Women’s history in Brunel’s world

04 April 2022

Blog

04 April 2022

Blog

The Brunel Institute celebrated Women's History Month by highlighting some of the remarkable women represented in our collections. 

Take a look back at the month we celebrated women’s history, and reflect on the lives of some of the remarkable women represented in our collections.

March is coming to an end, a month which brings influential women into the spotlight, at the Brunel Institute we marked Women’s History Month by looking at some of the inspiring women who crop up throughout the SS Great Britain‘s archives.

We explored the life of Sophia Brunel, mother to the famous British engineer Isambard Kingdom Brunel, and uncovered the stories of Elizabeth Parsons who was a famous Australian artist, Josephine Weiss who got shipwrecked in Dundrum Bay on board the Great Britain with her group of Viennese dancers, and Rachel Henning who emigrated to Australia and learned to love life in the Australian outback. All of these women were extraordinary in their own right, but are often overlooked in history for their male contemporaries.

To this day, we are told that Victorian society and culture firmly placed women within the home in their roles as mothers and wives. But to take such a blinkered view on late-19th-century women obscures a much richer and more dynamic history. A team of volunteers in the Brunel Institute is exploring the stories of the women who travelled and worked on board the SS Great Britain.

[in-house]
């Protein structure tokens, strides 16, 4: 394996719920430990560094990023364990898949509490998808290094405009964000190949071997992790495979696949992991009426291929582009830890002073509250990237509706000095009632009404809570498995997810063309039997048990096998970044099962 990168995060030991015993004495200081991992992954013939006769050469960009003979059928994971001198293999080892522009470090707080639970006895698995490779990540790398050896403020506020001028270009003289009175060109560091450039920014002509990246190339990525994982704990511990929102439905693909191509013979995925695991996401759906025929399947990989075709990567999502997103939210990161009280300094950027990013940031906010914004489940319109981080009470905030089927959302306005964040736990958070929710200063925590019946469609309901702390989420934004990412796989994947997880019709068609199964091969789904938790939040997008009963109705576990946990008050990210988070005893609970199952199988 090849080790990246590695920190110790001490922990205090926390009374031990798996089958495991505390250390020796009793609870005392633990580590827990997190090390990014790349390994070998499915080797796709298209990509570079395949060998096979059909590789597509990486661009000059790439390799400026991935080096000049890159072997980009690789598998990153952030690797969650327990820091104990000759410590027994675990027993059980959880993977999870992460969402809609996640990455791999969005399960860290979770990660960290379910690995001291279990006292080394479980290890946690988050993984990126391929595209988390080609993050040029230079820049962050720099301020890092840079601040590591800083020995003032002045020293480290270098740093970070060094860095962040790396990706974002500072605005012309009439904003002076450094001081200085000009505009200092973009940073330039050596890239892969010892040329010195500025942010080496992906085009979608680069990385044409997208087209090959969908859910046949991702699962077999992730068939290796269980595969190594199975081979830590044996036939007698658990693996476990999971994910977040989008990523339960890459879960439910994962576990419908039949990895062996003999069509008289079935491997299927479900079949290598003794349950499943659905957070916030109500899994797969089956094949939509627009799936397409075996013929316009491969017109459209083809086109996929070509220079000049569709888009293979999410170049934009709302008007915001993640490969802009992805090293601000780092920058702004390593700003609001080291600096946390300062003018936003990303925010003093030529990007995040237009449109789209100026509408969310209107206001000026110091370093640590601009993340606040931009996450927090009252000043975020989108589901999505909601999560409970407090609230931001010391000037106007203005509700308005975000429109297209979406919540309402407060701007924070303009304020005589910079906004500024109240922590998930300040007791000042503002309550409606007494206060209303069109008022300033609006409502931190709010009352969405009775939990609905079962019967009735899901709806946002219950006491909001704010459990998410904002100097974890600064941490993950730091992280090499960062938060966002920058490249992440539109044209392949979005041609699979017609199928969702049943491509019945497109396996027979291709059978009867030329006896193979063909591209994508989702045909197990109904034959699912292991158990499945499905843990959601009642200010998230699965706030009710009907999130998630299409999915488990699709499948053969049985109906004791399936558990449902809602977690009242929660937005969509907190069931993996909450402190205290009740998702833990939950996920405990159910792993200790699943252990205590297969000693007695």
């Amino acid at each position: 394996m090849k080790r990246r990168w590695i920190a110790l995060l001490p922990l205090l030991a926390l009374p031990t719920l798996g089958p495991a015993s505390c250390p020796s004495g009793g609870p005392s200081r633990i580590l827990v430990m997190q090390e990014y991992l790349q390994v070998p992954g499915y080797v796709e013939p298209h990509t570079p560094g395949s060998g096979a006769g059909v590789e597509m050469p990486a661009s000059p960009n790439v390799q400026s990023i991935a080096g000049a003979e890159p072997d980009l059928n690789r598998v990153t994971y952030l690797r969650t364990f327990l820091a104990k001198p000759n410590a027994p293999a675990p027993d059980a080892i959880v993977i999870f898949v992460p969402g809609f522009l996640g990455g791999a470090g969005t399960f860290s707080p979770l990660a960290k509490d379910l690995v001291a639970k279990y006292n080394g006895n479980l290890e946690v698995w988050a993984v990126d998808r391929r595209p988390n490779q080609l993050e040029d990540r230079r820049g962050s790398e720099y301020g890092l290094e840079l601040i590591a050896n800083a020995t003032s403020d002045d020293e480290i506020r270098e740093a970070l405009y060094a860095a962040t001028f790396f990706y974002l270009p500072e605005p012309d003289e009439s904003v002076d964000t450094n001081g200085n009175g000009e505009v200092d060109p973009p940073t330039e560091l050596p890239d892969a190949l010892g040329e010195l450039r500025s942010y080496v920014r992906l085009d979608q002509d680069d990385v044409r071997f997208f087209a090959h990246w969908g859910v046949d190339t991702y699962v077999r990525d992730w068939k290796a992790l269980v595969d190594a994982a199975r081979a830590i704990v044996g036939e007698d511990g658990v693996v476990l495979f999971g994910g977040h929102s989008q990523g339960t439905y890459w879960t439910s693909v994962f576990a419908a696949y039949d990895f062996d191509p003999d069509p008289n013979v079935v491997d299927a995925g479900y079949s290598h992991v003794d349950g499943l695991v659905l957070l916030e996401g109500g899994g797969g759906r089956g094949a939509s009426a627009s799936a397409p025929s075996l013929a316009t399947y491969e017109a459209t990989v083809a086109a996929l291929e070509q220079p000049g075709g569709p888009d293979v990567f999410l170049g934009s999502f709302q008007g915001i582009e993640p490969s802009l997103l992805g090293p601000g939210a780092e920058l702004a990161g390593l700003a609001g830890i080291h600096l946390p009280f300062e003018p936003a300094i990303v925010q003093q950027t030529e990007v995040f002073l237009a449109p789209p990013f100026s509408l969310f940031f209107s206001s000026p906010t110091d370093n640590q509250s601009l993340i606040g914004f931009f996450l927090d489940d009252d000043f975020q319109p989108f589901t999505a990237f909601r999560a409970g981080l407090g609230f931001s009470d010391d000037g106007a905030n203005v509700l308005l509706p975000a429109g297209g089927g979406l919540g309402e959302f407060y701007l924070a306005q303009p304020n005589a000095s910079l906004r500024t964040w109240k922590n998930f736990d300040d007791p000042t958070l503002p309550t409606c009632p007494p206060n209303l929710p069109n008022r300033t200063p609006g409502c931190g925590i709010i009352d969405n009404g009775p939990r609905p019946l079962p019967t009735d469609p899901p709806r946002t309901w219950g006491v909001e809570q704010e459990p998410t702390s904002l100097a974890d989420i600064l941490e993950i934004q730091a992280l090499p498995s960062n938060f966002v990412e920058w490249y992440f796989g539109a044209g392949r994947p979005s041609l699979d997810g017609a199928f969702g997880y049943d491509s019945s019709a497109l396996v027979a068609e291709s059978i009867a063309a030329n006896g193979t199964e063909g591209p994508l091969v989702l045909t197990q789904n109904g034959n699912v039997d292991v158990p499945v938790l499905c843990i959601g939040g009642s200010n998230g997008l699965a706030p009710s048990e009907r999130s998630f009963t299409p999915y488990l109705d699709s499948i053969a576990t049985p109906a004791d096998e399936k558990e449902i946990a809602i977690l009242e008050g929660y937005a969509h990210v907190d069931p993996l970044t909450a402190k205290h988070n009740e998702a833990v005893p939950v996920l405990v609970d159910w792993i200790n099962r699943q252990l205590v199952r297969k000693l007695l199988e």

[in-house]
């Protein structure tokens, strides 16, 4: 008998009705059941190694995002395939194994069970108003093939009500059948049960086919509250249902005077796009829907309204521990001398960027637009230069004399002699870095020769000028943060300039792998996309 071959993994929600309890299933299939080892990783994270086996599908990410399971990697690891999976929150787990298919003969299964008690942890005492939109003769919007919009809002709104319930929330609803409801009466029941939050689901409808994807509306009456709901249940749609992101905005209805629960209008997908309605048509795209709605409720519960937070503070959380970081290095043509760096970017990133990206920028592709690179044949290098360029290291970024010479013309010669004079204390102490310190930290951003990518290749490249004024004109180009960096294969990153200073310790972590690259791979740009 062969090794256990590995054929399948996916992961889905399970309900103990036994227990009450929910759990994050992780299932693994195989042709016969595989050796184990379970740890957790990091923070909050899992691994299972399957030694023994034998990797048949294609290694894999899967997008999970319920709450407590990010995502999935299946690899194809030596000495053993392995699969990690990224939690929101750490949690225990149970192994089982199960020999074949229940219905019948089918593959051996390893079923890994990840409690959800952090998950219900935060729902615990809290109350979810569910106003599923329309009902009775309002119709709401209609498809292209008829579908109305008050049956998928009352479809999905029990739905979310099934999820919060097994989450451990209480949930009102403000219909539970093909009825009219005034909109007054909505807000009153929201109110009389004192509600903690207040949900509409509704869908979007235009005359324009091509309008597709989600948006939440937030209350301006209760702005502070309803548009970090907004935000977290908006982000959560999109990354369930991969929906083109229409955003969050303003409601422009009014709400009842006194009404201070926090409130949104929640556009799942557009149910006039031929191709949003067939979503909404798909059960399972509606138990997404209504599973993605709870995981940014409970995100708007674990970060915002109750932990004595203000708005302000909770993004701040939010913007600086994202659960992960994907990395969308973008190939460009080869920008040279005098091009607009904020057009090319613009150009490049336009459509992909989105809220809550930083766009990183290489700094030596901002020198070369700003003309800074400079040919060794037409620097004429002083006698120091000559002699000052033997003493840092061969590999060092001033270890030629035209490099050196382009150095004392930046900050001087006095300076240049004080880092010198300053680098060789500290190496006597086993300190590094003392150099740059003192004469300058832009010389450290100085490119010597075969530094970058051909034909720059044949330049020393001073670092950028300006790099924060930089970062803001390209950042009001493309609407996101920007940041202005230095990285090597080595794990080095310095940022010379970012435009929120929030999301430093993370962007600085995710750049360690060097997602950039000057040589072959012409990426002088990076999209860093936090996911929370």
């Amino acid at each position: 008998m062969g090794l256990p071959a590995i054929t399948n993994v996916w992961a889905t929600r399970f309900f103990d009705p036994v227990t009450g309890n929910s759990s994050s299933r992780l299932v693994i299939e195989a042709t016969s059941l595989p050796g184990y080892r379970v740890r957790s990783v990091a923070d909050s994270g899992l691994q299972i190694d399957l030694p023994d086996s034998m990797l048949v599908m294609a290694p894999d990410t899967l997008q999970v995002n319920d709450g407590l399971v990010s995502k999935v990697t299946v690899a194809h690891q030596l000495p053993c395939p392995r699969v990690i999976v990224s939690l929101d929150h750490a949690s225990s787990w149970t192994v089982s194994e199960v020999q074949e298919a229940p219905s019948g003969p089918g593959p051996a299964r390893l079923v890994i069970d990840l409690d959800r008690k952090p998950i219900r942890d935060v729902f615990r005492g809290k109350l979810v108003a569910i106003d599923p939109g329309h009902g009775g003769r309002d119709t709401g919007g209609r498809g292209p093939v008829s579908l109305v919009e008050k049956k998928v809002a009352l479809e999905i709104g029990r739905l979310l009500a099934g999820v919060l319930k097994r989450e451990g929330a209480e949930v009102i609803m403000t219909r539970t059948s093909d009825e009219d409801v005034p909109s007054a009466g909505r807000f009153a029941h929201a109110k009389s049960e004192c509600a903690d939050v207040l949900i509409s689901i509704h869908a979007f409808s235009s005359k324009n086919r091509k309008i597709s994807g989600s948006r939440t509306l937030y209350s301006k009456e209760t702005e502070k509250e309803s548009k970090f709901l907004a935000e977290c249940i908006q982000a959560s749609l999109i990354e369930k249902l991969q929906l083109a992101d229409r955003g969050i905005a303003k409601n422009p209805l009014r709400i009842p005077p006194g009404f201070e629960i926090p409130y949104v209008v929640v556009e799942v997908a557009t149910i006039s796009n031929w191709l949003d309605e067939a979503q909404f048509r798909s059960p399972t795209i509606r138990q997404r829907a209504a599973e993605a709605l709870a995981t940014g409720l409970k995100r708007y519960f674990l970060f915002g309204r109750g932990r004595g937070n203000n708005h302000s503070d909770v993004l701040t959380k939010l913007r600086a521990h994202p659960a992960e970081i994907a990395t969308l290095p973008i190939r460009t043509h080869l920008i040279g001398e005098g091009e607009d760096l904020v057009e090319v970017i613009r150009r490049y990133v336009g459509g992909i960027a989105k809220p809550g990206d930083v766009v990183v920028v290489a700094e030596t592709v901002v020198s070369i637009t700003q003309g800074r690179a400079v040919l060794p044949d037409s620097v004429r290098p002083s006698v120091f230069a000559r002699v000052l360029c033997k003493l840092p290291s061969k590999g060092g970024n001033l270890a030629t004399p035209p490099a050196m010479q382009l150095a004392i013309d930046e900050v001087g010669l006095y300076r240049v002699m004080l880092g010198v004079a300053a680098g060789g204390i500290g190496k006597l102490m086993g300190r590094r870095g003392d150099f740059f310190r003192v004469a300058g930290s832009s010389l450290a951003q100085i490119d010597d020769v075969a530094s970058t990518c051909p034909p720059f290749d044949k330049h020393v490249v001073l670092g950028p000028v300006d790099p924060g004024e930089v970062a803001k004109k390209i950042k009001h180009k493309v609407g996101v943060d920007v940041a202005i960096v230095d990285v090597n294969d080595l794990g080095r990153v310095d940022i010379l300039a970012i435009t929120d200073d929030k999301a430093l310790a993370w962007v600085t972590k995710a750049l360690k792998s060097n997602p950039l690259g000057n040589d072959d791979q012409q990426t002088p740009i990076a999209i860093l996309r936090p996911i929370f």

Passenger shipping after the 1840s offered one of the first official job opportunities for women at sea. On ships like the Great Britain, women were, for the very first time, employed as crew members. Granted, they were employed as stewardesses rather than deck hands. Nevertheless, they are listed as crew members on the same terms and with the same work provisions as their male co-workers. They are workers in a maritime world, earning a wage by going to sea. Women had made a first step into what until then was considered an exclusively male work environment.

Research is also being carried out to identify all the female passengers who are simply listed with their married names. The online passenger and crew database Global Stories  is updated regularly. An anonymous Mrs Mcquade of unknown origins has been identified as Amelia Ann Mcquade who was born in Windsor, New South Wales. Mrs Franklyn is now listed as Elizabeth Mary Franklyn, born in 1824 in Brighton. And E. Predeaux who travelled in third class has been uncovered as Ruth Ann Predeaux, born in the Scilly Isles off the coast of Cornwall in 1840. Slowly but surely, the female passengers of the Great Britain are emerging from the mists of time!

Collections of engineering and maritime history are often presumed to be exclusively male domains. But at the Brunel Institute, dedicated volunteers have spent many hours uncovering the hitherto unknown stories of the extraordinary and inspiring women who travelled or worked on board the grandest of old ladies herself, the SS Great Britain.

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